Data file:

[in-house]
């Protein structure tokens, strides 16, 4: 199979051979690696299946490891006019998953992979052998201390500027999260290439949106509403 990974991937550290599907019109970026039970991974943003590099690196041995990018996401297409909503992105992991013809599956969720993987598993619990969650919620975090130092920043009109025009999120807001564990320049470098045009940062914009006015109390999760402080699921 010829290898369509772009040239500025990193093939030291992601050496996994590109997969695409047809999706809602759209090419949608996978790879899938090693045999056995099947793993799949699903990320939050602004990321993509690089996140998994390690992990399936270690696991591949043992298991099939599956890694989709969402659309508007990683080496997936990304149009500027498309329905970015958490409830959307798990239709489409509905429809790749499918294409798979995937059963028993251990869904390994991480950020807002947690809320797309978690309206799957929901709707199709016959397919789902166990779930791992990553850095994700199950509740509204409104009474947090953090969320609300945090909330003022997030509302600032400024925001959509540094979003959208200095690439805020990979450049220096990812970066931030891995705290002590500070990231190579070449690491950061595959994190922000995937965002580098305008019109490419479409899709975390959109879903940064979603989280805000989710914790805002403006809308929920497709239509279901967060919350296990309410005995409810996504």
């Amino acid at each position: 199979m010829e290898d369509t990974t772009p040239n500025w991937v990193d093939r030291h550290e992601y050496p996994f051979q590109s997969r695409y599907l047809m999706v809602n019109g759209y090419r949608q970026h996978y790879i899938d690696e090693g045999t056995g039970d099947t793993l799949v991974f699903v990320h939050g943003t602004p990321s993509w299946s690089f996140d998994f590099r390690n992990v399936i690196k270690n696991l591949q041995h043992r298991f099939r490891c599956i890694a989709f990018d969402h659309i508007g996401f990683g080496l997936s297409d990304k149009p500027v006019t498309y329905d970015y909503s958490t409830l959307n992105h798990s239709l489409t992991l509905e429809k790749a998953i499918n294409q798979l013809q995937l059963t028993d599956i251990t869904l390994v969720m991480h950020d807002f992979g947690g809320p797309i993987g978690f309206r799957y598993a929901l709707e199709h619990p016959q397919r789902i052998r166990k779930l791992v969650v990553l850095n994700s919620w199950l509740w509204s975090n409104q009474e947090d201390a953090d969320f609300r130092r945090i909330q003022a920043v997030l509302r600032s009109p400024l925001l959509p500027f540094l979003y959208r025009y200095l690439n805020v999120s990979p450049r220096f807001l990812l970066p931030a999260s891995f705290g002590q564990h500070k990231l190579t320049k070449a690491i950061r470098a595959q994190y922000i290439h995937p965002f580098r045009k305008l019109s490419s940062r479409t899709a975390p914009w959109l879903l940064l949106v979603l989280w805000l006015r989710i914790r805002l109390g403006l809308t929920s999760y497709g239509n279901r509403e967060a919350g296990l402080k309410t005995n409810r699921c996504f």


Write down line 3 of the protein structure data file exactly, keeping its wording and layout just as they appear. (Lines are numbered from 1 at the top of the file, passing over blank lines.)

């Amino acid at each position: 199979m010829e290898d369509t990974t772009p040239n500025w991937v990193d093939r030291h550290e992601y050496p996994f051979q590109s997969r695409y599907l047809m999706v809602n019109g759209y090419r949608q970026h996978y790879i899938d690696e090693g045999t056995g039970d099947t793993l799949v991974f699903v990320h939050g943003t602004p990321s993509w299946s690089f996140d998994f590099r390690n992990v399936i690196k270690n696991l591949q041995h043992r298991f099939r490891c599956i890694a989709f990018d969402h659309i508007g996401f990683g080496l997936s297409d990304k149009p500027v006019t498309y329905d970015y909503s958490t409830l959307n992105h798990s239709l489409t992991l509905e429809k790749a998953i499918n294409q798979l013809q995937l059963t028993d599956i251990t869904l390994v969720m991480h950020d807002f992979g947690g809320p797309i993987g978690f309206r799957y598993a929901l709707e199709h619990p016959q397919r789902i052998r166990k779930l791992v969650v990553l850095n994700s919620w199950l509740w509204s975090n409104q009474e947090d201390a953090d969320f609300r130092r945090i909330q003022a920043v997030l509302r600032s009109p400024l925001l959509p500027f540094l979003y959208r025009y200095l690439n805020v999120s990979p450049r220096f807001l990812l970066p931030a999260s891995f705290g002590q564990h500070k990231l190579t320049k070449a690491i950061r470098a595959q994190y922000i290439h995937p965002f580098r045009k305008l019109s490419s940062r479409t899709a975390p914009w959109l879903l940064l949106v979603l989280w805000l006015r989710i914790r805002l109390g403006l809308t929920s999760y497709g239509n279901r509403e967060a919350g296990l402080k309410t005995n409810r699921c996504f």